Lobelia / Lobelia Inflata: Overview

Modified on 2009/10/14 21:45 by admin
Lobelia, also known as Indian tobacco, contains pyridine-derived alkaloids, primarily lobeline. These alkaloids have pharmacological actions similar to, although less potent than, nicotine. There have been several reported cases of adverse reactions associated with consumption of dietary supplements containing lobelia.

Depending on the dose, lobeline can cause either autonomic nervous system stimulation or depression. At low doses, it produces bronchial dilation and increased respiratory rate. Higher doses result in respiratory depression, as well as sweating, rapid heart rate, hypotension, and even coma and death. As little as 50 milligrams of dried herb or a single milliliter of lobelia tincture has caused these reactions.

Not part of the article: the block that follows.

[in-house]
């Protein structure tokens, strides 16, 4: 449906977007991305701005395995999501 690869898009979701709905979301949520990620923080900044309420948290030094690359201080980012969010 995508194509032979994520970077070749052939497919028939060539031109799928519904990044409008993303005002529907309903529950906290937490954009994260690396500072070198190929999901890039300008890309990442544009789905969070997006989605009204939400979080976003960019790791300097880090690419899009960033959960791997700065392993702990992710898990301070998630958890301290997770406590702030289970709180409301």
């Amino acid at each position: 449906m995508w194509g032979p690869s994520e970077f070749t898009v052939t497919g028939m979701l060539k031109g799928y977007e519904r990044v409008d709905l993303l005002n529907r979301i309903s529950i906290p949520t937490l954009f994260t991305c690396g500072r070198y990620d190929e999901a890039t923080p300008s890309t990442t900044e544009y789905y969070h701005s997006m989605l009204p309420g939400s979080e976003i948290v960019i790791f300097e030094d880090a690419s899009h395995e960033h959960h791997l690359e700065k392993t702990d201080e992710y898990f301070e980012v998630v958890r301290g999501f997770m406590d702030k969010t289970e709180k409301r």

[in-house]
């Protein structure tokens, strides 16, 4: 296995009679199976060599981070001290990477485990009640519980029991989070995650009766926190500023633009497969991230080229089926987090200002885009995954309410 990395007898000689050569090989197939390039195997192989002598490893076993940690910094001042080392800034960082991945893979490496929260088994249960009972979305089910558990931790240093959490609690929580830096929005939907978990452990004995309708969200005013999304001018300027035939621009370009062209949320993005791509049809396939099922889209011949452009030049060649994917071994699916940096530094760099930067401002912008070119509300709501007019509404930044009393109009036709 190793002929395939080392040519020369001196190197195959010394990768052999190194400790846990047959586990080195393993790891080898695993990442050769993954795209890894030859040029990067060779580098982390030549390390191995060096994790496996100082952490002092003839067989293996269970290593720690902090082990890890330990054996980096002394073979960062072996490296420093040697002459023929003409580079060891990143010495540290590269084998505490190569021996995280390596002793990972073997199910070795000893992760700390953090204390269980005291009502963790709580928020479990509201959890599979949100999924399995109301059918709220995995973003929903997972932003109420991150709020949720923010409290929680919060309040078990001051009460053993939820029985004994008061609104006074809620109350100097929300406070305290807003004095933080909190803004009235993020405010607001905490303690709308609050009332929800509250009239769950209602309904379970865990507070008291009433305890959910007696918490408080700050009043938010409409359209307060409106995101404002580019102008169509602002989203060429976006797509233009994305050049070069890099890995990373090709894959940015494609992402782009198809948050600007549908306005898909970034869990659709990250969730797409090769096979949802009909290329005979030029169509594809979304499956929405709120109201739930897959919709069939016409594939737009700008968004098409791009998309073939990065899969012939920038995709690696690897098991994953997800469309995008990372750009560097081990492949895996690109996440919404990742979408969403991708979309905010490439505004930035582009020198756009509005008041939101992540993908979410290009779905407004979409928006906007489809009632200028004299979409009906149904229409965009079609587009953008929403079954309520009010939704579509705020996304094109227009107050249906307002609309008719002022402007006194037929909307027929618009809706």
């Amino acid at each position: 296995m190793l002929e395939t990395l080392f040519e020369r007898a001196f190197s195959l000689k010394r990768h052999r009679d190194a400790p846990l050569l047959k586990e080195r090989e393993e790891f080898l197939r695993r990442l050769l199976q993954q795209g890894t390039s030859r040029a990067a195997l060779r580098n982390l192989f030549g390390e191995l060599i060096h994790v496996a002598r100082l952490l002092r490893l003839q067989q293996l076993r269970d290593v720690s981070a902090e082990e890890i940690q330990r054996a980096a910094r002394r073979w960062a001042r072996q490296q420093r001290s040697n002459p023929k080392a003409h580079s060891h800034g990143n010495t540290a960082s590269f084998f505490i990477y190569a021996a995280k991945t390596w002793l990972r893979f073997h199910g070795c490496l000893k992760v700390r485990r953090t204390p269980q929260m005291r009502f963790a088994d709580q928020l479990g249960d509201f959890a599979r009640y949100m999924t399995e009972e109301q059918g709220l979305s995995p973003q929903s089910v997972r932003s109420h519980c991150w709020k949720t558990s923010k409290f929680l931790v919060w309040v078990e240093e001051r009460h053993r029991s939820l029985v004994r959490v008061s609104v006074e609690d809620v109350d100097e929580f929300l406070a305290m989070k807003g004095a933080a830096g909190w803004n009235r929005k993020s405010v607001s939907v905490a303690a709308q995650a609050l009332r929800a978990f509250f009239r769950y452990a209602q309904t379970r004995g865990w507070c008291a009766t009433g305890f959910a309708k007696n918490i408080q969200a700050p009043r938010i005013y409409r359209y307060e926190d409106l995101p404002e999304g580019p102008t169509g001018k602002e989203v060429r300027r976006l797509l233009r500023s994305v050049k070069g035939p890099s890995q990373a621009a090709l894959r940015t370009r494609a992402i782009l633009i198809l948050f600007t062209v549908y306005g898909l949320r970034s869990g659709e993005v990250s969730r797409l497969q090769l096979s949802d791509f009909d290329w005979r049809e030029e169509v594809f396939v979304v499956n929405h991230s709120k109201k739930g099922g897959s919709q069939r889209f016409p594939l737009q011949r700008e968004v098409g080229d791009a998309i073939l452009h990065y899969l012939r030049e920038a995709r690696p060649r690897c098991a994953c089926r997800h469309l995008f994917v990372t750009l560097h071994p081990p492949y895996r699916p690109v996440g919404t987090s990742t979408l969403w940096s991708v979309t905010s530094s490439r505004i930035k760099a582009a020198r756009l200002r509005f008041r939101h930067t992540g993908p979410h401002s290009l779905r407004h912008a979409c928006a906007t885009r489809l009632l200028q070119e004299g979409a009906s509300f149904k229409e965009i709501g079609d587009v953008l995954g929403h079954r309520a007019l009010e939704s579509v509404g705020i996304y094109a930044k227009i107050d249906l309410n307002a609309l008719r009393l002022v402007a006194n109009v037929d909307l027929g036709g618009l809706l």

Because of its similarity to nicotine, lobelia may be dangerous to susceptible populations, including children, pregnant women, and individuals with cardiac disease. Lobelia is nevertheless found in dietary supplement products that are marketed for use by children and infants, pregnant women, and smokers.

See your doctor if you have experienced serious health problems after taking lobelia. In addition, it may be important to contact an attorney who can help you protect your legal rights. Please keep in mind that there may be time limits within which you must commence suit.

See Also

  1. Other Supplements: Overview
  2. Coma: Overview
  3. Low Blood Pressure (hypotension): Overview
  4. Sweating: Overview
  5. Tachycardia / Fast Heartbeat: Overview
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